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J Aerosol Med Pulm Drug Deliv. 2009 Sep;22(3):263-9. doi: 10.1089/jamp.2008.0712.

Changes in performance of the Pari eFlow rapid and Pari LC Plus during 6 months use by CF patients.

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Beatrix Children's Hospital, University Medical Center Groningen, University of Groningen, The Netherlands.



Nebulized antibiotics are important in the treatment of cystic fibrosis. The Pari eFlow rapid with vibrating mesh is often used off-label for the administration of tobramycin (TOBI) because of a reduced nebulization time and easier handling compared to a classic nebulizer-compressor combination. Mesh technology may be vulnerable, however. Therefore, we investigated particle size distribution and output as well as changes in the performance of the eFlow before and after 6 months of use, in comparison with the Pari LC Plus nebulizer plus Turboboy compressor.


Size distributions in the aerosols and nebulization times for TOBI were measured with laser diffraction technique; delivered doses by weighing.


New eFlows produce considerably larger droplets (X(50) = 3.5 mum) from TOBI than new LC Plus nebulizers (X(50) = 2.8 mum). After use, the X(50) increases for both systems (to 3.7 and 3.3 mum, respectively). The relative span of the size distribution {(X(90)-X(10))/X(50)} changes from 1.26 to 1.28 mum for eFlow and from 2.19 to 2.45 mum for LC Plus. The total nebulization time doubles for LC Plus, whereas in 51% of all experiments the eFlow switched off after 10 min, resulting in incomplete dose delivery. For the eFlow, changes during use are related to clogging of orifices. Once being clogged, only replacement of the mesh restores the original performance.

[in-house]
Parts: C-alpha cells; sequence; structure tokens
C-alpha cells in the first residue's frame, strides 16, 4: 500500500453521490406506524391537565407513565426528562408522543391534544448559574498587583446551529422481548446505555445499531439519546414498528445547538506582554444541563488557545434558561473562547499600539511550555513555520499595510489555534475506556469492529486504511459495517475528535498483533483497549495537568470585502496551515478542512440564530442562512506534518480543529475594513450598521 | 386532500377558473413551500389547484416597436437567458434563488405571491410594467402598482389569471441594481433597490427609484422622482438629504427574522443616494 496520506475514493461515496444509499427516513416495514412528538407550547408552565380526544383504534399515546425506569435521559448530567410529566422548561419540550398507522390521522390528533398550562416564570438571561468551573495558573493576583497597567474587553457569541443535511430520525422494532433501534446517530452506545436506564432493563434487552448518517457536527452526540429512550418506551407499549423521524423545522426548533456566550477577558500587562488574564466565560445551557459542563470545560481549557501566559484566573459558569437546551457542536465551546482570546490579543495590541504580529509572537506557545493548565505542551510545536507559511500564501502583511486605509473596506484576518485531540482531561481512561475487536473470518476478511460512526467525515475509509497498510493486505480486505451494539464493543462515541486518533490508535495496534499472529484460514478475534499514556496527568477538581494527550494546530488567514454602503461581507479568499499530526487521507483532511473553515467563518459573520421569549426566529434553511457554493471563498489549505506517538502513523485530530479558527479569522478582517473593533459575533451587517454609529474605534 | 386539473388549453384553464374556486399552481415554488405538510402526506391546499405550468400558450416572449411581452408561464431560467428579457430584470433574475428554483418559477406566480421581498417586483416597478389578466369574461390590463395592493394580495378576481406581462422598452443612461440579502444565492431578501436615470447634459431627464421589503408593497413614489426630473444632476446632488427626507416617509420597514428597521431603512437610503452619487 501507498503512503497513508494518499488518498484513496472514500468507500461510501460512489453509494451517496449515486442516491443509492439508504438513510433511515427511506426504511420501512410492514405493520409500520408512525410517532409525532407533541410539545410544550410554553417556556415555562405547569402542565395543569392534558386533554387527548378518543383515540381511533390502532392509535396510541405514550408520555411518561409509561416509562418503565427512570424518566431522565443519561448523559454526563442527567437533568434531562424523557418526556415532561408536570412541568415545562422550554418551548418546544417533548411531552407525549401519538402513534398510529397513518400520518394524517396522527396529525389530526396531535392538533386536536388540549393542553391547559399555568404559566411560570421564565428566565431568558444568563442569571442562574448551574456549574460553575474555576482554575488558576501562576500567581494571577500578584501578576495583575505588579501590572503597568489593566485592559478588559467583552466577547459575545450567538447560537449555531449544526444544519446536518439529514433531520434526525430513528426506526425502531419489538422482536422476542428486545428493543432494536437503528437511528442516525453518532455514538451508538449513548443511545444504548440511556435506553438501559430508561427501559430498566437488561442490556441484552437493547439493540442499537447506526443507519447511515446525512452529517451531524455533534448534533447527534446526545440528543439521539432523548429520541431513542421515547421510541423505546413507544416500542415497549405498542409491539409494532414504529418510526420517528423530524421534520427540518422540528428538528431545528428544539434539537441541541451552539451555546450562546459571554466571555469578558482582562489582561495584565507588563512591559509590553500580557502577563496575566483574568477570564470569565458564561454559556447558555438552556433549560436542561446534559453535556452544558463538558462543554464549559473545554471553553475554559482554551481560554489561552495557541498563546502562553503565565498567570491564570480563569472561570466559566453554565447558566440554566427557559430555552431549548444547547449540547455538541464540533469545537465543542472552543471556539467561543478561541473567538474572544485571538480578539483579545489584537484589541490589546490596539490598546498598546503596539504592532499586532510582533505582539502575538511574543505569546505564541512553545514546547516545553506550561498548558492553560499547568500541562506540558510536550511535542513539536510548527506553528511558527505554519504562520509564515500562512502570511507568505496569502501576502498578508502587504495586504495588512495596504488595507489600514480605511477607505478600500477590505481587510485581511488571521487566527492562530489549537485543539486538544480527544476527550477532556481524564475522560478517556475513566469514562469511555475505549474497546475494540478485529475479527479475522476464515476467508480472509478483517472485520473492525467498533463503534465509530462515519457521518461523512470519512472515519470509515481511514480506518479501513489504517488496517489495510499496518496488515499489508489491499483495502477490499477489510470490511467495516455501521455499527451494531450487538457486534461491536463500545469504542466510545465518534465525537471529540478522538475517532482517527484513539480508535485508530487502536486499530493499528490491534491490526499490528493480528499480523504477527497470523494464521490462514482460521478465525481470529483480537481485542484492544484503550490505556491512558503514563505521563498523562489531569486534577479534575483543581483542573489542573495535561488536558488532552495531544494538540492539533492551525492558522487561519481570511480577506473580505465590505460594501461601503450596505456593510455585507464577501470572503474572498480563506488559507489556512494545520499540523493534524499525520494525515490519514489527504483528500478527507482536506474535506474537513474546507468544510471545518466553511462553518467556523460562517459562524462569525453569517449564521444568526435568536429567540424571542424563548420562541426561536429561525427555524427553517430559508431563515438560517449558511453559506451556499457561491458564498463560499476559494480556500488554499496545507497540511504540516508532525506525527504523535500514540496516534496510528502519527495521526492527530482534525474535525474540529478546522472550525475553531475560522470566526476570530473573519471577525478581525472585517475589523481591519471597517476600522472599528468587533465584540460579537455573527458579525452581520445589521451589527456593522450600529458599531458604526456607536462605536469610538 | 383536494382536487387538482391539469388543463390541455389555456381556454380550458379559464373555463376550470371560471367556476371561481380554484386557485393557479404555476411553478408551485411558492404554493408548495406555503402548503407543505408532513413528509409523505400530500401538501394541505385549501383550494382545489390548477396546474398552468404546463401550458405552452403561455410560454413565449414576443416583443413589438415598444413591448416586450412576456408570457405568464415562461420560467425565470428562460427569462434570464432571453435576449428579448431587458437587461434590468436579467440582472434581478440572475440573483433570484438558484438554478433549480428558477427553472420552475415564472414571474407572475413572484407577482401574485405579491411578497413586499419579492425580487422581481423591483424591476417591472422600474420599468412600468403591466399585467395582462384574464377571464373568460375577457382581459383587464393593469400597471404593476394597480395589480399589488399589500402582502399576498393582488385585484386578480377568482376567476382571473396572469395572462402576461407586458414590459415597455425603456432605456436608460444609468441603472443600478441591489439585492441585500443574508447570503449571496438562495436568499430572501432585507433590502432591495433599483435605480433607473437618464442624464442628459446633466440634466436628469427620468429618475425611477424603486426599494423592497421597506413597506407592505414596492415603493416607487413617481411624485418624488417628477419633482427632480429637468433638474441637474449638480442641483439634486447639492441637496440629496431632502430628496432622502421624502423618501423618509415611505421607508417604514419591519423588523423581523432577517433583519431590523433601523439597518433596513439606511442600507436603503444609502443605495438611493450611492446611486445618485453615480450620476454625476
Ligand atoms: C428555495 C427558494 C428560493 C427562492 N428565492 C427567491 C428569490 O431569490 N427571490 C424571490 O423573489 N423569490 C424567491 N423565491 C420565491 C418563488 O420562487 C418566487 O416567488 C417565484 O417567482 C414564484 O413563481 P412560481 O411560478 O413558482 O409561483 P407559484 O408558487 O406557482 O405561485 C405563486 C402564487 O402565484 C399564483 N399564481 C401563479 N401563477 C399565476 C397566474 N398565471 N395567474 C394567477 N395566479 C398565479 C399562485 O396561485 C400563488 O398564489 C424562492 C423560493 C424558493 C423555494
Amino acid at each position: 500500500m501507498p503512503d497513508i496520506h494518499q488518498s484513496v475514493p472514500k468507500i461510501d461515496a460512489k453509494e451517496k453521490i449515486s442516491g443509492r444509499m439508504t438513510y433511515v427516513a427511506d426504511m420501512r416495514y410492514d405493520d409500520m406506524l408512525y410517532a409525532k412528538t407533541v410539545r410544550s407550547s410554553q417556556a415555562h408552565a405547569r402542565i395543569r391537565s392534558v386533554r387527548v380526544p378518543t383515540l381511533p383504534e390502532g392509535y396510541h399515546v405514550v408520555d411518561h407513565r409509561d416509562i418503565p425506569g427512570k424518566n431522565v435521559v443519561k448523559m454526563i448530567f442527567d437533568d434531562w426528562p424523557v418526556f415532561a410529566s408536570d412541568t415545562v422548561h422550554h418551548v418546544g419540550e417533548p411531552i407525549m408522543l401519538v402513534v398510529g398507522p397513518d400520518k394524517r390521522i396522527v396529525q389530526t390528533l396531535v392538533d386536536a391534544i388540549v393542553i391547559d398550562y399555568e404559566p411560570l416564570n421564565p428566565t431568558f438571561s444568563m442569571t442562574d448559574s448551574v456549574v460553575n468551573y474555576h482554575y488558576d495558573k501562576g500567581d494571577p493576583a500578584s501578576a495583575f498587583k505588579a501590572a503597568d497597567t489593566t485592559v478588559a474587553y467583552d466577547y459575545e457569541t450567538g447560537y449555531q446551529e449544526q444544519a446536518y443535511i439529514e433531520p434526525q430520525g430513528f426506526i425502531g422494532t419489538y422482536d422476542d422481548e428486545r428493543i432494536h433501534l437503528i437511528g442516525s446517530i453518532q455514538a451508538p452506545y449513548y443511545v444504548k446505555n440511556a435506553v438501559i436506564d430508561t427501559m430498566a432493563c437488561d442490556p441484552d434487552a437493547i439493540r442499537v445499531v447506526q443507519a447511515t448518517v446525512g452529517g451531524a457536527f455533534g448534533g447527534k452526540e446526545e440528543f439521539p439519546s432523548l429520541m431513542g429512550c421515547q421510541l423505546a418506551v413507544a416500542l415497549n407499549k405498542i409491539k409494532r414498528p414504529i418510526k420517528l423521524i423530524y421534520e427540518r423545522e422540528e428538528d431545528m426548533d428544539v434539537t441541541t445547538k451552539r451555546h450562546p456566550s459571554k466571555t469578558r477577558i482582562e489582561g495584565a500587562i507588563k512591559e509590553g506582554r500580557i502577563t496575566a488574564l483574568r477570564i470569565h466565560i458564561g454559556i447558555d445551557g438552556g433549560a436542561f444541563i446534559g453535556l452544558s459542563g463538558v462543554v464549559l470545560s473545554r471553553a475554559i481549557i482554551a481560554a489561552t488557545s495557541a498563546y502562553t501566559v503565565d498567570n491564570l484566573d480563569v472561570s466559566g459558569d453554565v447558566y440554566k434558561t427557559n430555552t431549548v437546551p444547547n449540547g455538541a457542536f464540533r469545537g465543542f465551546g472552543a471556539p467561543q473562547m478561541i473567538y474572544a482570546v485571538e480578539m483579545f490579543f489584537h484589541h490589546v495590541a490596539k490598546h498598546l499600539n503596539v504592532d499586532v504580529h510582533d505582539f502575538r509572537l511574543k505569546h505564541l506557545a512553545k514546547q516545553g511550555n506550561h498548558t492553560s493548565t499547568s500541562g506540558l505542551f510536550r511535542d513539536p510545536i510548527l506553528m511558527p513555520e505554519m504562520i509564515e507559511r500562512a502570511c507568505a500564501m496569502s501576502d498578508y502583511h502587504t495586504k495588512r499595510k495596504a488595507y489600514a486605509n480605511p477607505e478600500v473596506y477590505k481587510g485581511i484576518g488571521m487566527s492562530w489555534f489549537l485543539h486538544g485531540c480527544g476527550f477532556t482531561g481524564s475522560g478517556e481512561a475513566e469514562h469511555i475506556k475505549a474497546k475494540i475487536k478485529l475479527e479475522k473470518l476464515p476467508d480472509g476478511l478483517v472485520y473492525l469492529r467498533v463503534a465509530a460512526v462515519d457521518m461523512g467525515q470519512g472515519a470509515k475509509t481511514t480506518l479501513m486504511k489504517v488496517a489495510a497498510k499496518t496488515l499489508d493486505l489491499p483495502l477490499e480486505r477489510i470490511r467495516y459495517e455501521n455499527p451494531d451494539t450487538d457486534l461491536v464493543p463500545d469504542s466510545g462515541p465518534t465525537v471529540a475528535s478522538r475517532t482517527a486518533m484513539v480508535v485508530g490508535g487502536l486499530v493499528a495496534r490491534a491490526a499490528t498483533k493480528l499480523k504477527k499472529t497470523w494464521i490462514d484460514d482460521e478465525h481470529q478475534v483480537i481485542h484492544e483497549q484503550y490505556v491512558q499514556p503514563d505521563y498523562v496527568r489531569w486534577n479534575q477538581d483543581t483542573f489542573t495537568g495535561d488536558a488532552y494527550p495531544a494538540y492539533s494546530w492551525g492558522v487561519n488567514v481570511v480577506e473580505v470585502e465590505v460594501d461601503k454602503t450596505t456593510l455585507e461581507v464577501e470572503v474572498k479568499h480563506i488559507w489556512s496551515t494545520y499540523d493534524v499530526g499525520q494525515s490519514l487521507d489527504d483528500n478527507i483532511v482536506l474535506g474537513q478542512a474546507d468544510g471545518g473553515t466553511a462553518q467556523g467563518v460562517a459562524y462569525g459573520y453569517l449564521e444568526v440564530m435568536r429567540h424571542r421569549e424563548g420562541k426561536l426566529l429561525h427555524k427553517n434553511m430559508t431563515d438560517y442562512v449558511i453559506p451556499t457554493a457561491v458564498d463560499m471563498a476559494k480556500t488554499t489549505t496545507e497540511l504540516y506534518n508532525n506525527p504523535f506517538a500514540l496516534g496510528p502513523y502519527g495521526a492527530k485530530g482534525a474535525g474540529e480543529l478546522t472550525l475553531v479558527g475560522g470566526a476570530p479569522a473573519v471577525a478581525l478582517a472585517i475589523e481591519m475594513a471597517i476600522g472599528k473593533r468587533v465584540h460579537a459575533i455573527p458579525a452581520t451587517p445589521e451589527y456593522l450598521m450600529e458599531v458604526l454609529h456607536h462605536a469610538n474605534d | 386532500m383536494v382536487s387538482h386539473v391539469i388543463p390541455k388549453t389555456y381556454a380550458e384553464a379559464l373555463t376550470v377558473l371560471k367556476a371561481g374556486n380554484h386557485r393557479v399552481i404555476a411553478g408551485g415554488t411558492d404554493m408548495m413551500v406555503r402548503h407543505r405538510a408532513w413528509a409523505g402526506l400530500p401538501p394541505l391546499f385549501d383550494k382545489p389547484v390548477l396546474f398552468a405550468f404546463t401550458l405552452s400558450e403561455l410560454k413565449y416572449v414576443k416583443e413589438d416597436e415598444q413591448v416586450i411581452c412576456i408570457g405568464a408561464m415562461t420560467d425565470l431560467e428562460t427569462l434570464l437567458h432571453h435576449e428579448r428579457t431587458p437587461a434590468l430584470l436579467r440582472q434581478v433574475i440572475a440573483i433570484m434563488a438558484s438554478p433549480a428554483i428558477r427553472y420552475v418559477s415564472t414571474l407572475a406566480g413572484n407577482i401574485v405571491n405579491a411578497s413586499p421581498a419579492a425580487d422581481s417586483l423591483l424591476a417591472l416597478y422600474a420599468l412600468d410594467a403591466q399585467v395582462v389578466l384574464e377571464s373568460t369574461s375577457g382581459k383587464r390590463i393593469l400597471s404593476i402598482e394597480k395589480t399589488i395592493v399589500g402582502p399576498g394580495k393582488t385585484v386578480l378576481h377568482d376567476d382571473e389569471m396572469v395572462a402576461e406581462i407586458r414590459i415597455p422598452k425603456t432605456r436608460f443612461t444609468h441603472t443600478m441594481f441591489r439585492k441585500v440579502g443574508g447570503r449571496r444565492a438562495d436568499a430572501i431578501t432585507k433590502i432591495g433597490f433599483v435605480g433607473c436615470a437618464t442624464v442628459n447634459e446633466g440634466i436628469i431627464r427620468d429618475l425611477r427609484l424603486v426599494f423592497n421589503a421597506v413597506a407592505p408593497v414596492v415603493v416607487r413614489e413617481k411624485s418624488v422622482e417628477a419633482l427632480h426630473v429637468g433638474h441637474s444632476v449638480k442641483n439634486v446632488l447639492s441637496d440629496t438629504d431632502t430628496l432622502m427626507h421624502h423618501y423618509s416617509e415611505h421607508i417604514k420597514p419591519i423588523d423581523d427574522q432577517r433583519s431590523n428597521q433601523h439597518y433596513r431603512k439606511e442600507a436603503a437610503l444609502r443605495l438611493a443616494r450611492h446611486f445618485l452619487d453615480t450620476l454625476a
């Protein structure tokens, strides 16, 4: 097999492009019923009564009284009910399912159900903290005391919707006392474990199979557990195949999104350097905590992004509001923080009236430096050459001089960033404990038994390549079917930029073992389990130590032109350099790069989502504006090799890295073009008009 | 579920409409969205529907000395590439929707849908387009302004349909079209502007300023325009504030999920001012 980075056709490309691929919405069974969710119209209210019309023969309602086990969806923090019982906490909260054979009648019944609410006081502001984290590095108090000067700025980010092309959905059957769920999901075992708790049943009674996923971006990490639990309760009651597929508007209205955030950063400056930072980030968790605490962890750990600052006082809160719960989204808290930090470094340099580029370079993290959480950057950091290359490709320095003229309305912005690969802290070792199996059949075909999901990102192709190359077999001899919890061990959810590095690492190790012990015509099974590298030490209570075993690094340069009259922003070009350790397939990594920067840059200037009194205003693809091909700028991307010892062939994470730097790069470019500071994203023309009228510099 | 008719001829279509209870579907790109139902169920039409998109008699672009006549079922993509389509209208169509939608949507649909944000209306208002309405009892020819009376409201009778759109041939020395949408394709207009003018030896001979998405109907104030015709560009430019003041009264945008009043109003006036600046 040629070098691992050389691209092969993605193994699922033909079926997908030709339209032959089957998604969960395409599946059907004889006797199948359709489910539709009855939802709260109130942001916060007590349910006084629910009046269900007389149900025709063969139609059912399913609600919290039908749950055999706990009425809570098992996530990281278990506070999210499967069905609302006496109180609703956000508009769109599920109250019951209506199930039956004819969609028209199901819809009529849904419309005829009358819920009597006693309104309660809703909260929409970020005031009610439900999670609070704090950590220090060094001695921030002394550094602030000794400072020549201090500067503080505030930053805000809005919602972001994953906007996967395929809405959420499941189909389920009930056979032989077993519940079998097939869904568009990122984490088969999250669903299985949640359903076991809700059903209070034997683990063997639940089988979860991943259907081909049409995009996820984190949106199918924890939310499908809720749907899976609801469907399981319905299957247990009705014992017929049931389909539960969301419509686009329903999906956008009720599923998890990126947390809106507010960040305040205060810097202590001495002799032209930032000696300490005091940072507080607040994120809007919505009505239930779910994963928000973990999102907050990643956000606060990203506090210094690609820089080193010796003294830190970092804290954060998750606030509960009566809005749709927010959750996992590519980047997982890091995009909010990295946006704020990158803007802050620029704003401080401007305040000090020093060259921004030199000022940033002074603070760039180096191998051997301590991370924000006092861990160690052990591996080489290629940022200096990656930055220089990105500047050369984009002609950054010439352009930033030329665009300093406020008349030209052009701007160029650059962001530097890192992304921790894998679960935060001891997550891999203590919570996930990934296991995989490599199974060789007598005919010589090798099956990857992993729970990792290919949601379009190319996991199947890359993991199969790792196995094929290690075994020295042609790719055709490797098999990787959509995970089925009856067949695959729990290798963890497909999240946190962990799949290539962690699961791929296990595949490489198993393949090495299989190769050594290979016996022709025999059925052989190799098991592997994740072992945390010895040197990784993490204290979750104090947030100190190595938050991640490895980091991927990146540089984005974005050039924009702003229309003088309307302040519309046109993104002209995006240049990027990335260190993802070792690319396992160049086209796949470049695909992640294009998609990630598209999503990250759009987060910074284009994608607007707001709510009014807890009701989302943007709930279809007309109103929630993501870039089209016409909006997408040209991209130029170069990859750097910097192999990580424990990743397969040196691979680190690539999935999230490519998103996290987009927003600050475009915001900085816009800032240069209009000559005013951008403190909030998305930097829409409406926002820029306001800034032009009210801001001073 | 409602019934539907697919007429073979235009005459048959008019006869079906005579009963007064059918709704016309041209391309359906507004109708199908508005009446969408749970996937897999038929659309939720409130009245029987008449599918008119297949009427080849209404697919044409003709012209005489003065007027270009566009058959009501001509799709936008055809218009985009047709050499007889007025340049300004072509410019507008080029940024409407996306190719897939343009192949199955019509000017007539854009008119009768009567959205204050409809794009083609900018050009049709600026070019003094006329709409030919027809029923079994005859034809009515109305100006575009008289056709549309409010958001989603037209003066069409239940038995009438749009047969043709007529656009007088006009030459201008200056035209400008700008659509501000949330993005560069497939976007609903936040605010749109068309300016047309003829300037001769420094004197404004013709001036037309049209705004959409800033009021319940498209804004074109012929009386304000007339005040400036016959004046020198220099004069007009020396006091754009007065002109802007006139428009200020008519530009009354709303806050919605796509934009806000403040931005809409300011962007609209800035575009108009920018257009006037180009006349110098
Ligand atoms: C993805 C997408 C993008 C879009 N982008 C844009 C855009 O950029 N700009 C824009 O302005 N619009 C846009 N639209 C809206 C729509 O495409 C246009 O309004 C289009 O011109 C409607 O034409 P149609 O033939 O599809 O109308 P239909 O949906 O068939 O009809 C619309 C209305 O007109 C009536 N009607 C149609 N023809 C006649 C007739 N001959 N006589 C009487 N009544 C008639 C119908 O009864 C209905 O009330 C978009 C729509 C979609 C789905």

New eFlows produce larger droplets and in a narrower size range compared to new LC Plus nebulizers for TOBI, and therefore both devices are not equivalent. Theoretically a larger portion of the aerosol from eFlow is likely to be deposited in the upper airways. The performance of both tested nebulizers decreases after 6 months of use. For the eFlow, timely replacement of the mesh is necessary. These in vitro results underscore the importance of registration studies of new drug-device combinations.

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